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Donald Trump’s speech to the Boy Scout jamboree has been criticised as wildly inappropriate. But to a populist, there might only be one audience – and it might not be the physical people right in front of you. Ben Margulies looks at how the logic of populism may explain Donald Trump’s tendency to return to the same themes in very different settings.

We are all by now familiar with the themes, tenor and style of Donald Trump’s public speaking. We know that he tends to attack various groups that observers might call “elite” – often Congress and the “fake news” media. At the CIA on January 21, he raised the dispute over the number of spectators at his inauguration the day before. At a February press conference, he accused the media of extensive, “out-of-control” dishonesty. In fact, the alleged inaccuracy and untrustworthiness of the press is a common topic for the 45th president. Some speeches include pledges to rein in the federal government and its bureaucrats, a platform encapsulated by the “drain the swamp” slogan, and attacks the Democrats for obstruction. He also frequently references the fact of his election victory, as he did at an April 2017 address to the National Rifle Association.

Trump is known for revisiting the same themes regardless of his audience. He discussed the inauguration crowd dispute at the CIA; he complained of political persecution at the United States Coast Guard Academy. Perhaps the clearest, and yet most jarring, example of Trump’s stubborn focus on his favoured grievances came during his July 24th address to the National Boy Scout Jamboree in West Virginia. This speech, which The Washington Post described as “very much like the rally speeches that Trump gave across the country last year,” included attacks on the media; the aforementioned “swamp” (Trump suggested alternative designations, specifically “cesspool” or “sewer”); President Obama; and West Virginia’s Republican senator. He adhered to form so closely that he mentioned “you and all of the other millions and millions of people that came out and voted for Make America Great Again,” though his audience was mainly composed of people below voting age.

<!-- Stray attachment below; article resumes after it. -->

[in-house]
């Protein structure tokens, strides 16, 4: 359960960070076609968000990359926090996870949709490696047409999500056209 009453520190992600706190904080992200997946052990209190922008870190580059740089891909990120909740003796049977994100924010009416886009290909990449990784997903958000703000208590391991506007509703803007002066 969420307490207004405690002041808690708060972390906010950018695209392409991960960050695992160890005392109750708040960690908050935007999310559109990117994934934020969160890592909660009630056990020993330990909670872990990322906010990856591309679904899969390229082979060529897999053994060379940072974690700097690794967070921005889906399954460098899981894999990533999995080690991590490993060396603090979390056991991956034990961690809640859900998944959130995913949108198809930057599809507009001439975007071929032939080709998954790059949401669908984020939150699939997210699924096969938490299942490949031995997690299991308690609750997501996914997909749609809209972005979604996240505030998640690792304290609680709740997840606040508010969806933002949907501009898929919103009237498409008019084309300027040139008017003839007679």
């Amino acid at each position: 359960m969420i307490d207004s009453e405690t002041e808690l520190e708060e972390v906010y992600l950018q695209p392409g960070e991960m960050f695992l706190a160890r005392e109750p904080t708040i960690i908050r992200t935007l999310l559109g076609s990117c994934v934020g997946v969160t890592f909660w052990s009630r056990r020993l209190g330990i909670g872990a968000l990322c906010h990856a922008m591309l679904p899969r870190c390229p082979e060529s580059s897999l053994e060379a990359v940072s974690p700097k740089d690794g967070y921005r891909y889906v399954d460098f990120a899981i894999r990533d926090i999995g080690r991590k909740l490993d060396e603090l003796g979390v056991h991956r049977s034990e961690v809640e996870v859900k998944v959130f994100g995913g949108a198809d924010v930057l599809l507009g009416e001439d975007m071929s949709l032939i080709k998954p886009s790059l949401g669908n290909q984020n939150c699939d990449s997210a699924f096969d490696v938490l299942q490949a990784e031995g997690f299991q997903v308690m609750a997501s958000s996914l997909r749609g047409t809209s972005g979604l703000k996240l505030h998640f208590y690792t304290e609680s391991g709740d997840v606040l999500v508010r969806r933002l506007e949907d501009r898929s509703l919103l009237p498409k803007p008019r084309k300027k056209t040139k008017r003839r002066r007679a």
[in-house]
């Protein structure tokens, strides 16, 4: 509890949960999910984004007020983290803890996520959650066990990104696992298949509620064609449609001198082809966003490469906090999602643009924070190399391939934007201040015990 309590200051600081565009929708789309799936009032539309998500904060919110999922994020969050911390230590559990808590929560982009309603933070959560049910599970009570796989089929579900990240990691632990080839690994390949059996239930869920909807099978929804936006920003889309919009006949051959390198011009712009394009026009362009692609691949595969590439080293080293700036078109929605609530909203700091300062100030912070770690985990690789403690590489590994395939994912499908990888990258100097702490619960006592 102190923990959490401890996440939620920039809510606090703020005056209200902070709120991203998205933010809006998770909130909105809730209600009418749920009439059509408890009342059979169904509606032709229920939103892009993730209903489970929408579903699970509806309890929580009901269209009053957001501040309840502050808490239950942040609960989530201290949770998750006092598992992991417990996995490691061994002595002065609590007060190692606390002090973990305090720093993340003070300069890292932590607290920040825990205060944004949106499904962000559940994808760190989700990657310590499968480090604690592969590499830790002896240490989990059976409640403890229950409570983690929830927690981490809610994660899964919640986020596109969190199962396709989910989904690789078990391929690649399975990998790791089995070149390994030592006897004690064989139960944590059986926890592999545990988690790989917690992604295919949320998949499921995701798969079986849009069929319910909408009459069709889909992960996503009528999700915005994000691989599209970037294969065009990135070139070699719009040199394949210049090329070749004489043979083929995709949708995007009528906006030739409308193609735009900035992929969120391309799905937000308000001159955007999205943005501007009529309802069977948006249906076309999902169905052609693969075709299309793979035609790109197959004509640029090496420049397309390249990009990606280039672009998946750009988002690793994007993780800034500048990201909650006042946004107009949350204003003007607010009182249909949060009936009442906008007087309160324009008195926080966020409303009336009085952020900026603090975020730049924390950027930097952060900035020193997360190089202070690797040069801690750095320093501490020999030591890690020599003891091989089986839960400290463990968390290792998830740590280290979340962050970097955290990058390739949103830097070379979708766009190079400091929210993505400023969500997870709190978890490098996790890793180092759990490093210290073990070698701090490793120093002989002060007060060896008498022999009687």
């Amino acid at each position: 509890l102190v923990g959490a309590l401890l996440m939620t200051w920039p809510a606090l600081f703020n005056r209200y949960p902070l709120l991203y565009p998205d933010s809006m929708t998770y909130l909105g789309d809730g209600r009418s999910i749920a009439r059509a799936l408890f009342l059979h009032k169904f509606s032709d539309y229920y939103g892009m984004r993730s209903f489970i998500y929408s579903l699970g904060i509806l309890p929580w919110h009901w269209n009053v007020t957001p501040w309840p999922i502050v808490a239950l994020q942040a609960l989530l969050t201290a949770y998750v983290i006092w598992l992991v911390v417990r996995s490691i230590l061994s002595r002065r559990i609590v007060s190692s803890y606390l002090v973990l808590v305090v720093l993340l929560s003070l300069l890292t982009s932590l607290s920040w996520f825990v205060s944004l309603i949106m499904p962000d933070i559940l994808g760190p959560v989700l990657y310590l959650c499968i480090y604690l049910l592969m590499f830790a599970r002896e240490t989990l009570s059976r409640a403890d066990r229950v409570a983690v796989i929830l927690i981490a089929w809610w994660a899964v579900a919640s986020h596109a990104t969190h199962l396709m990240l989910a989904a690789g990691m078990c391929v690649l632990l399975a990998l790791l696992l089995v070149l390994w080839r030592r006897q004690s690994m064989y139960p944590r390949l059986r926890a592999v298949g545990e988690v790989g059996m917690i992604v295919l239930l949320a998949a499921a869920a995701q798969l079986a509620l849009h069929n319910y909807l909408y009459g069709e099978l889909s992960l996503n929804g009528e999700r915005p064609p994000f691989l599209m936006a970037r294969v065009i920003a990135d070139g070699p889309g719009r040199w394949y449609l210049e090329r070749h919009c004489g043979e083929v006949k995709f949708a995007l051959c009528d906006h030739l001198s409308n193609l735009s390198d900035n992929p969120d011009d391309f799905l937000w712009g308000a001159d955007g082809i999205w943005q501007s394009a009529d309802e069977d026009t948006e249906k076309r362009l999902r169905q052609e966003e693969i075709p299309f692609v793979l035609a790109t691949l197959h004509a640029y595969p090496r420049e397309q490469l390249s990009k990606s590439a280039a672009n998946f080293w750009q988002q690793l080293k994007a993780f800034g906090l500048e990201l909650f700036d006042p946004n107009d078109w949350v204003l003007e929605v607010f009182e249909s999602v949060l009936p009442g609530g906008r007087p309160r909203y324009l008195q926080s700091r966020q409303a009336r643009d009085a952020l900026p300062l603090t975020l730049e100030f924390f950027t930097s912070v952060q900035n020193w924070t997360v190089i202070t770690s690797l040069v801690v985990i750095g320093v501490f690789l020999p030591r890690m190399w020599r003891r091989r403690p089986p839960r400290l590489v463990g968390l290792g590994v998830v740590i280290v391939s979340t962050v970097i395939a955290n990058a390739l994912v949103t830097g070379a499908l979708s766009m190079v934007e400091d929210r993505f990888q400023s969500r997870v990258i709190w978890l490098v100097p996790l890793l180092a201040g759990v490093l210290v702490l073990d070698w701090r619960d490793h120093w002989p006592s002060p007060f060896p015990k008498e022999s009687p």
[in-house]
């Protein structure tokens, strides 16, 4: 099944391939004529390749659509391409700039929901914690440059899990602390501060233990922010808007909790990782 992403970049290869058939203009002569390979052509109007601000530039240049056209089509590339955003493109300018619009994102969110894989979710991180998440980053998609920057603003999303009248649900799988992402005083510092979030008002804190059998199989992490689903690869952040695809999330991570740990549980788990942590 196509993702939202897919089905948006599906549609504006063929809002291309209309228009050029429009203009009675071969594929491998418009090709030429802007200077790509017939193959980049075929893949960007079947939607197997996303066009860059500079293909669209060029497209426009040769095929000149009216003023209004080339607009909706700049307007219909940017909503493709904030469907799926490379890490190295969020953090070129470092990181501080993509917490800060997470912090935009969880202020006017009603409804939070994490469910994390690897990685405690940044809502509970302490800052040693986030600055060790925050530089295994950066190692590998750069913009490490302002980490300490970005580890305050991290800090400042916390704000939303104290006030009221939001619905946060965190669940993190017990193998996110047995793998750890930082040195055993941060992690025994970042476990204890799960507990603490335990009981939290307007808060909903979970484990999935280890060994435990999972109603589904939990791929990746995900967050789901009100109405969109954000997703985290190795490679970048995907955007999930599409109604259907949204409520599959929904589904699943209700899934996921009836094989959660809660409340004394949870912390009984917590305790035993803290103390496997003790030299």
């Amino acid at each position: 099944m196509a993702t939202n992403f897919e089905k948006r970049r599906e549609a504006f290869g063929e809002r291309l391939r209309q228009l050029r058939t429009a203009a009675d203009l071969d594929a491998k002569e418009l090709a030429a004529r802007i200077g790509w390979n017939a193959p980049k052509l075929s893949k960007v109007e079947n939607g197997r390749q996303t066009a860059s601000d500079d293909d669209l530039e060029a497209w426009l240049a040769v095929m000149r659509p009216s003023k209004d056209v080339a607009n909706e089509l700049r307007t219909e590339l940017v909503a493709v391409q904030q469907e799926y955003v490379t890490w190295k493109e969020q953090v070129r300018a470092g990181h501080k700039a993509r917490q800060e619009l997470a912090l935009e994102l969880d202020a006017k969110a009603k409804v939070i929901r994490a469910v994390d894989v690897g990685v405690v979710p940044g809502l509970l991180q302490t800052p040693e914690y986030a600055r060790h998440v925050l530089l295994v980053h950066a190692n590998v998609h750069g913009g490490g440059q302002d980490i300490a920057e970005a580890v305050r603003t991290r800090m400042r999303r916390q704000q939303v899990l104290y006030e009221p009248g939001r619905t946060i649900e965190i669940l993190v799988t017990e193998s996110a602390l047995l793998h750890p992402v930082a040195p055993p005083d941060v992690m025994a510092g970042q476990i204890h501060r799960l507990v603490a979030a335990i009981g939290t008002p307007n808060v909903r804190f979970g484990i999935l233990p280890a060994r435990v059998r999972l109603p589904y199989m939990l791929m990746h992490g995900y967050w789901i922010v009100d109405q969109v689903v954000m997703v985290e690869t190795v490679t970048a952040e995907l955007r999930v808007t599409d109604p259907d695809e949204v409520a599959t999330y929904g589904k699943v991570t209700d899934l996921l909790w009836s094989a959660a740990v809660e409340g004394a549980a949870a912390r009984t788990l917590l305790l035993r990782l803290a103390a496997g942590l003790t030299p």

Amid the predictable uproar, one question is left unexamined. Why does Donald Trump stick so firmly to the same themes, regardless of his audience? Some may argue that he is simply narcissistic, or even mentally ill. Perhaps his personality does play some unquantifiable role. But, as with so much else about the 45th president, the answers may lie in the logic of the populist ideology and style through which he views the world.

Let us start with the medium. Right-wing populism, as Wodak notes, depends heavily on the mass media to disseminate its message, since populist parties do not tend to have strong, discipline party institutions or masses of militants. (In the US, this is true of parties in general.) So whenever Trump speaks, regardless of his physical audience, he is in effect speaking to the mass media and wider supporters.